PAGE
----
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Since I last wrote about the budget several days ago, we have reached agreement with the House on the general fund part of the budget.

As a Senate negotiator, I am proud of the many improvements we made to the introduced budget. After years of cutbacks, we will have more funding for Northern Virginia's public schools and Virginia's colleges and universities.

Mental health services for adolescents also are being increased, and Medicaid services our elderly, sick and disabled neighbors will be improved.

For the first time in five years, state employees will have a pay raise.

So why am I voting against the budget I worked so hard to improve? Because no funding is included for Phase 2 of the Metrorail extension to Dulles International Airport.

State Sen. Mark Herring and I were able to get $300 million in bond authorization for the project included in the adopted Senate budget. The $300 million was to be in addition to the $150 million the state committed last fall. Secretary of Transportation Sean Connaughton suggested that approach, and we agreed. We worked in good faith to provide relief for commuters on the Dulles Toll Road.

After discussing $200 million and $175 million in additional funding for Phase 2 with key stakeholders and implying support for those numbers, the governor’s administration totally reneged. Now it claims it is unable to provide a single dime in assistance for the project. And it is claiming dire — and untrue — consequences if we do not immediately pass a budget.

When I ran for re-election in the fall, I promised to do everything possible to keep toll increases on the Dulles Toll Road to a minimum by increasing state support. Currently, the tolls are $2.25 each way. Without additional contributions, they will climb to $4.50 each way in less than two years; $6.75 in about six years.

The Commonwealth's contribution to the $5.7 billion project has been paltry, even though everyone knows the state will reap a bonanza from development and business growth along the Dulles Corridor. The state gave only $275 million to the first phase, and has committed a mere $150 million (with many strings attached) to the second phase. Payments by toll-payers, local governments, the federal government and local businesses all dwarf the state contribution.The fact that Rail to Dulles is a project of local, regional, state and national importance makes the state's position untenable. In fact, this month's Governing magazine listed it as No. 1 in importance in the nation.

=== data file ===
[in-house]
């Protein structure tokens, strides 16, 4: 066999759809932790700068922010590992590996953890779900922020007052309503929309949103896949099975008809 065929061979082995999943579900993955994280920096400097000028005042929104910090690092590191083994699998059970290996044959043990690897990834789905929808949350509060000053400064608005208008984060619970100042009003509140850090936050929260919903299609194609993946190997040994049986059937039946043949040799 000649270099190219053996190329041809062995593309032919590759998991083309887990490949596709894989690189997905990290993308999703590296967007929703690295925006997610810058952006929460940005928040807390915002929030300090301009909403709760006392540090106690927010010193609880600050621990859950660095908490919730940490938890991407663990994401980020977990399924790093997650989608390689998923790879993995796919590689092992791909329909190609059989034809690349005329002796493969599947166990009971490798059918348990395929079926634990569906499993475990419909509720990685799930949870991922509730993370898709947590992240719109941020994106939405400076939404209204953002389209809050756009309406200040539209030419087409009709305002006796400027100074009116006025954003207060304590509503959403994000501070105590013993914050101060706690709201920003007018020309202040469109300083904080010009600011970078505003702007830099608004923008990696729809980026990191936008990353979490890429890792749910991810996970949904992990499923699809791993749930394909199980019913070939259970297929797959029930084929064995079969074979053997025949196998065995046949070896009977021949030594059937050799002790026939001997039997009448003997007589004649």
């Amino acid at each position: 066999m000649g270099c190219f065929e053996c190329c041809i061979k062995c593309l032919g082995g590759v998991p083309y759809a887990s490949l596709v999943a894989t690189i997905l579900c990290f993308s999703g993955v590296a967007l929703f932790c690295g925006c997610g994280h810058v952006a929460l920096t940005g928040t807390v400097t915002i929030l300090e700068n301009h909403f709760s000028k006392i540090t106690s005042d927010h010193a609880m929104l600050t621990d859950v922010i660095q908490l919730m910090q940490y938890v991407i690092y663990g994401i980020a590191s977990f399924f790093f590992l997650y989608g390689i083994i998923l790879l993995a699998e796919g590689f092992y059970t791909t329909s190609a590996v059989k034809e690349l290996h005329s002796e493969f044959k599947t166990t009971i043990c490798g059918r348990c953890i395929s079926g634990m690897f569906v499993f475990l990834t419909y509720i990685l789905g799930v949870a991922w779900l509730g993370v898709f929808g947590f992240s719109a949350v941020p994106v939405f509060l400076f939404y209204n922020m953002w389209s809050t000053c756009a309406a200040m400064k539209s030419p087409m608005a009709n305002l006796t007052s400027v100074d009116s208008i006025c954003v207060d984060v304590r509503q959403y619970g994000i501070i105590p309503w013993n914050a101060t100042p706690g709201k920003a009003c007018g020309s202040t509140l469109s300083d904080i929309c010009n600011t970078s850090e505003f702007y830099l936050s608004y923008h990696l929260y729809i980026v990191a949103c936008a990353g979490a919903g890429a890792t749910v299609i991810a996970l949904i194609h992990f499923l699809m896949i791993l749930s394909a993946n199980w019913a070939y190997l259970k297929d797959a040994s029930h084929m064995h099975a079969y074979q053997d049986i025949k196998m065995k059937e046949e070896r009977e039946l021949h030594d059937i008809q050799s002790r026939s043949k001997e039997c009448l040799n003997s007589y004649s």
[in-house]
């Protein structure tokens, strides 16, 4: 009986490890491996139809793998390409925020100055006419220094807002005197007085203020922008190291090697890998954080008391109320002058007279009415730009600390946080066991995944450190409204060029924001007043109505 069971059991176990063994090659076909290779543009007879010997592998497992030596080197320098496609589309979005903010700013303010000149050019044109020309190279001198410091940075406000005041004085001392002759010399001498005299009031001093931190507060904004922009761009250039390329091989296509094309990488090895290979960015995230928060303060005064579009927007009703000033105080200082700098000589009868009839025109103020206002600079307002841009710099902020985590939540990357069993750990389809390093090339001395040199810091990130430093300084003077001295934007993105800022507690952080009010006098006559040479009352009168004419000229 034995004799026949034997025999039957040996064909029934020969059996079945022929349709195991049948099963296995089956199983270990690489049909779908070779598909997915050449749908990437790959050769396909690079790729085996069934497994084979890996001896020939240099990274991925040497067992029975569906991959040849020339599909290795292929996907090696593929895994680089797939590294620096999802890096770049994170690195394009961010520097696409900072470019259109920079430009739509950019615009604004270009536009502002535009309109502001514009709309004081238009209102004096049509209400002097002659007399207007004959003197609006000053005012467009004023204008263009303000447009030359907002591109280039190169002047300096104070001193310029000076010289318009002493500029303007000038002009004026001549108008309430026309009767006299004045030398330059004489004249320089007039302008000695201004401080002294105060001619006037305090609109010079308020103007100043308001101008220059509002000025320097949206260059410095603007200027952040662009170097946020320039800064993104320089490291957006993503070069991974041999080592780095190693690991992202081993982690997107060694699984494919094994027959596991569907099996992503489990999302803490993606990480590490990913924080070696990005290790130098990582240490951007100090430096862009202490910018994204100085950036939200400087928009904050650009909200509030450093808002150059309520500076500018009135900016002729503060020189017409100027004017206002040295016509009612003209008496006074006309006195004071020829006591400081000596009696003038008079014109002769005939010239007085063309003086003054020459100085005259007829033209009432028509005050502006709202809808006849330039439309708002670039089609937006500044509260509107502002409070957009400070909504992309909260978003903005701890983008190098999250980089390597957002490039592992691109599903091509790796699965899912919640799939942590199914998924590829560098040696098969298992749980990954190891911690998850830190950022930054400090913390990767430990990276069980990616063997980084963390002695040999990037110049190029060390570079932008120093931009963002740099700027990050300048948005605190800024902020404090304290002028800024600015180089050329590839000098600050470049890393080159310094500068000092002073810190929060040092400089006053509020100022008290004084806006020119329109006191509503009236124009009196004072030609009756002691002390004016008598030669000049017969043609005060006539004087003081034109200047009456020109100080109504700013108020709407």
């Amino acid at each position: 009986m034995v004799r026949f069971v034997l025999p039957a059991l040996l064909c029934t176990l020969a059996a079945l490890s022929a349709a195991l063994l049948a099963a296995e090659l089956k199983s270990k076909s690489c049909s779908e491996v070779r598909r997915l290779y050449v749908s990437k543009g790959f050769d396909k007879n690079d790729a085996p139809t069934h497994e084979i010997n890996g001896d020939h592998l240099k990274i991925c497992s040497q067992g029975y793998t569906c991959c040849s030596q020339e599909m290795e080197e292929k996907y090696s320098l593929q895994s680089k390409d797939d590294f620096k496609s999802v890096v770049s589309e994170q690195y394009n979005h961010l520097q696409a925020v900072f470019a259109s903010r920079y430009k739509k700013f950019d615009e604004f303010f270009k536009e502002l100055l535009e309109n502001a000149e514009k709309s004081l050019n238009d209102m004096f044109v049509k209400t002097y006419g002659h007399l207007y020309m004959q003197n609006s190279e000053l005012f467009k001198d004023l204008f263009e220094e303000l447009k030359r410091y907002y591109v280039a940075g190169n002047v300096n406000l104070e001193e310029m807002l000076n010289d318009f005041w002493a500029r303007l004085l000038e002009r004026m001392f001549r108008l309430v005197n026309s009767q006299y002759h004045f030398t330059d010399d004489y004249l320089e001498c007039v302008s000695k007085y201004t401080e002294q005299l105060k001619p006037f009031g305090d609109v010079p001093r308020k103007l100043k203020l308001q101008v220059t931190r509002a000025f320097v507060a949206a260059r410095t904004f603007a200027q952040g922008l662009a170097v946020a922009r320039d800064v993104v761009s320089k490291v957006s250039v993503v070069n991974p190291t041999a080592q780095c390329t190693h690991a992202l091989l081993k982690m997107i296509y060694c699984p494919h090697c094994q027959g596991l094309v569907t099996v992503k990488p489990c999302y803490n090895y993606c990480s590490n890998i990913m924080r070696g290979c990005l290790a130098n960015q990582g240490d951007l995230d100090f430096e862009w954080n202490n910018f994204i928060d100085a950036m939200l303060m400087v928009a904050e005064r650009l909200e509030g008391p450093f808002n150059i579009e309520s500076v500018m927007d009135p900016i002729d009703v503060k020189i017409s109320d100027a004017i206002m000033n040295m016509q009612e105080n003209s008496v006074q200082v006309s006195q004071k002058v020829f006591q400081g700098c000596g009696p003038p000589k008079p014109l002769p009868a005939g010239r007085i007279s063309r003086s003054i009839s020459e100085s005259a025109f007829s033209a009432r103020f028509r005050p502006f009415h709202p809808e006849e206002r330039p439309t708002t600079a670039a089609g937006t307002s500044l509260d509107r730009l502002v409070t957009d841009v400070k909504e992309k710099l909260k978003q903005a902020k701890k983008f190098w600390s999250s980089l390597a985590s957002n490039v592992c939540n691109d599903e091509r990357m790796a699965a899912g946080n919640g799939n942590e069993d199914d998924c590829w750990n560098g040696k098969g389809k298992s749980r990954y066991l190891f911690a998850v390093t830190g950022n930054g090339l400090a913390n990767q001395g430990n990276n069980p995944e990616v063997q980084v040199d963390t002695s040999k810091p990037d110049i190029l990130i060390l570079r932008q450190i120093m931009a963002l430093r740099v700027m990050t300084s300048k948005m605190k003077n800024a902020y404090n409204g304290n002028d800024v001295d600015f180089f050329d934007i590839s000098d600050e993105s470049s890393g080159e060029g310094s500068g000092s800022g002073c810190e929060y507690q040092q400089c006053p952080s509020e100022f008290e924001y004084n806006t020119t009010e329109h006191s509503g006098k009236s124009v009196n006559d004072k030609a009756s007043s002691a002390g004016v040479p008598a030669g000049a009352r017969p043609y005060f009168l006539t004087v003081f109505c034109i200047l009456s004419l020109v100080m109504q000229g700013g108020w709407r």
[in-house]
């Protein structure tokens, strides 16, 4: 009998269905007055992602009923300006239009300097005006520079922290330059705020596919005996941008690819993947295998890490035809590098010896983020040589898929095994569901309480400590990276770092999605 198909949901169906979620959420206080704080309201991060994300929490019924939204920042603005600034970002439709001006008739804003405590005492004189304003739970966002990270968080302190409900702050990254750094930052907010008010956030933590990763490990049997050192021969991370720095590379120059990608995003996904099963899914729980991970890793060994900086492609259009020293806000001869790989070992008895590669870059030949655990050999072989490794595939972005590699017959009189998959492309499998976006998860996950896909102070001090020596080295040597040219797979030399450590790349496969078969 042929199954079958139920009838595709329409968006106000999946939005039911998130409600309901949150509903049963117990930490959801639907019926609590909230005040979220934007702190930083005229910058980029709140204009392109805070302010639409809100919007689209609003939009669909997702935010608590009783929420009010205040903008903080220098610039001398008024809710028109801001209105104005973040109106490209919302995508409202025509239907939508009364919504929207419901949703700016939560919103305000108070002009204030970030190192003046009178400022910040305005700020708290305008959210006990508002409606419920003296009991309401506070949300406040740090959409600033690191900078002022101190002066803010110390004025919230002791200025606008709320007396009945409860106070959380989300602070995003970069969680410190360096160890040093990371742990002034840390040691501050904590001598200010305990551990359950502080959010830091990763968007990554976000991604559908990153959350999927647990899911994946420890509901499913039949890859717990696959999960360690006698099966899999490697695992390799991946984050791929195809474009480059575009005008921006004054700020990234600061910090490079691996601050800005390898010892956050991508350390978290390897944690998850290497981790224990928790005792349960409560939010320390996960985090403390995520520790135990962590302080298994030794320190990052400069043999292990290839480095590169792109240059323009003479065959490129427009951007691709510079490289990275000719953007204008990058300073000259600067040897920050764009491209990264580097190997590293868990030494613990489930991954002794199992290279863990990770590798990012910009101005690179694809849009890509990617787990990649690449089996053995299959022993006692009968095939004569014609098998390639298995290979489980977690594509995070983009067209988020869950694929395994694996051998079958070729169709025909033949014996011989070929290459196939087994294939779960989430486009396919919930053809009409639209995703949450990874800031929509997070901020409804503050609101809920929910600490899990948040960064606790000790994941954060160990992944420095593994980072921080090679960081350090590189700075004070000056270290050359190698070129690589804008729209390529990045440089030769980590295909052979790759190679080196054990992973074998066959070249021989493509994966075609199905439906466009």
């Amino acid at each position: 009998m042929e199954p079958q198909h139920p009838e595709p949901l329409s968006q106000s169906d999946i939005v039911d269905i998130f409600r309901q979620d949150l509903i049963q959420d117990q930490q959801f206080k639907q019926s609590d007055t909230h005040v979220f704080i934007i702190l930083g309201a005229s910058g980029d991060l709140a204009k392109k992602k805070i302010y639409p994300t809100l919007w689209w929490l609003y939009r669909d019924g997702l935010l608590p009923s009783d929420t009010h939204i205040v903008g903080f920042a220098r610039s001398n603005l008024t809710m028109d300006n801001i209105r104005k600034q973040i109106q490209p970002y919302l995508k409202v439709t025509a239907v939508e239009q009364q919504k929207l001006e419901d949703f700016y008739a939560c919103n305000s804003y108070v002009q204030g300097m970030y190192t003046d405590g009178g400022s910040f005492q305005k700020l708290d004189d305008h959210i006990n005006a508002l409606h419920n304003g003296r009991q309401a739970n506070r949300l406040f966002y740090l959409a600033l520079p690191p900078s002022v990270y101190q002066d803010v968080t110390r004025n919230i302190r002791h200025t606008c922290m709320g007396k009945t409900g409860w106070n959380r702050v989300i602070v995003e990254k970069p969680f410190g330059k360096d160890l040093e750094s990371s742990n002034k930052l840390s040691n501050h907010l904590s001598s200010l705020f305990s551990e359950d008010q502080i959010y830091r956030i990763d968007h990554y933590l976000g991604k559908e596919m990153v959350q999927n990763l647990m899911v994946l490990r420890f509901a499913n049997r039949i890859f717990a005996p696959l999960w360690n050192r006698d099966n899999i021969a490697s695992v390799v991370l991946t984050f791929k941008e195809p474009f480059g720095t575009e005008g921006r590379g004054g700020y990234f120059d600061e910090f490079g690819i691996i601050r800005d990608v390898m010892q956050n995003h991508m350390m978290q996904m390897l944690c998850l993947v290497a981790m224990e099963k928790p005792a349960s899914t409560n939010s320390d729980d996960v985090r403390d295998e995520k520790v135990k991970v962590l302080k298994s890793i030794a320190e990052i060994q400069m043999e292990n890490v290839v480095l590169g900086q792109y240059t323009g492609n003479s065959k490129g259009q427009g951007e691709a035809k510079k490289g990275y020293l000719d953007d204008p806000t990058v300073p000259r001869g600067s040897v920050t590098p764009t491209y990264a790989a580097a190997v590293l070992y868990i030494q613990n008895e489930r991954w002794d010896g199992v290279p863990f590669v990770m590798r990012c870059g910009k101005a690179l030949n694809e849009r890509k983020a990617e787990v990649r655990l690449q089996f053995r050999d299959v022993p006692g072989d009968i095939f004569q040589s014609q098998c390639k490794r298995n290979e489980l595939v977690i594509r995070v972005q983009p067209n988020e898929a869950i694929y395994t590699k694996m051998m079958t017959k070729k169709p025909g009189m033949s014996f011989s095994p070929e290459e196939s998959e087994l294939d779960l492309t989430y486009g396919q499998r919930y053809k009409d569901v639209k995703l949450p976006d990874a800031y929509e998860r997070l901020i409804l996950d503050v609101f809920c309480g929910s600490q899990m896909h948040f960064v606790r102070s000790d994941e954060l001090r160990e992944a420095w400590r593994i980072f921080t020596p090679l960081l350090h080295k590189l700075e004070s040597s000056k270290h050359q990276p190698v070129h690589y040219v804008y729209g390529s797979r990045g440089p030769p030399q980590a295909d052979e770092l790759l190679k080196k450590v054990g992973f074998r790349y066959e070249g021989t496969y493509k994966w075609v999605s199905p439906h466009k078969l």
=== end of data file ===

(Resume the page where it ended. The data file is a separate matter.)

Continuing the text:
Meanwhile, in other parts of the state, Gov. Robert F. McDonnell’s administration is being most generous to questionable projects. Almost $400 million is being funneled to a Charlottesville bypass that is opposed by local officials. In addition, almost $500 million has been pledged to Route 460 improvements. That project is a low priority in the Tidewater region and seems to have no support, except for the governor's.

If the administration now refuses to increase the debt authorization, which was its suggestion in the first place, it can transfer funds from one or both of those low priority projects.

As I fight for fairness in tolls here at home, in Hampton Roads a similar struggle is raging. Residents there are being asked to pay escalating tolls for bridge and tunnel improvements. Existing facilities are being tolled to pay for other, as yet unbuilt, facilities. A private consortium is being promised a reported 13.5 percent return on investment for the projects. In that region, people are calling McDonnell by the nickname "Governor McTollBooth."

To sign a petition asking the governor to reject sky-high tolls, please visit

Senate Democrats are standing by the people of Northern Virginia and Tidewater. At this time, we have the votes to reject the conference report until the needs of these two regions are met.

The vote will be on Tuesday and will be very close. I am holding my breath, crossing my fingers, and voting "no" on the budget until commuters get needed toll relief from the state.

Sen. Janet Howell (D-Dist. 32) of Reston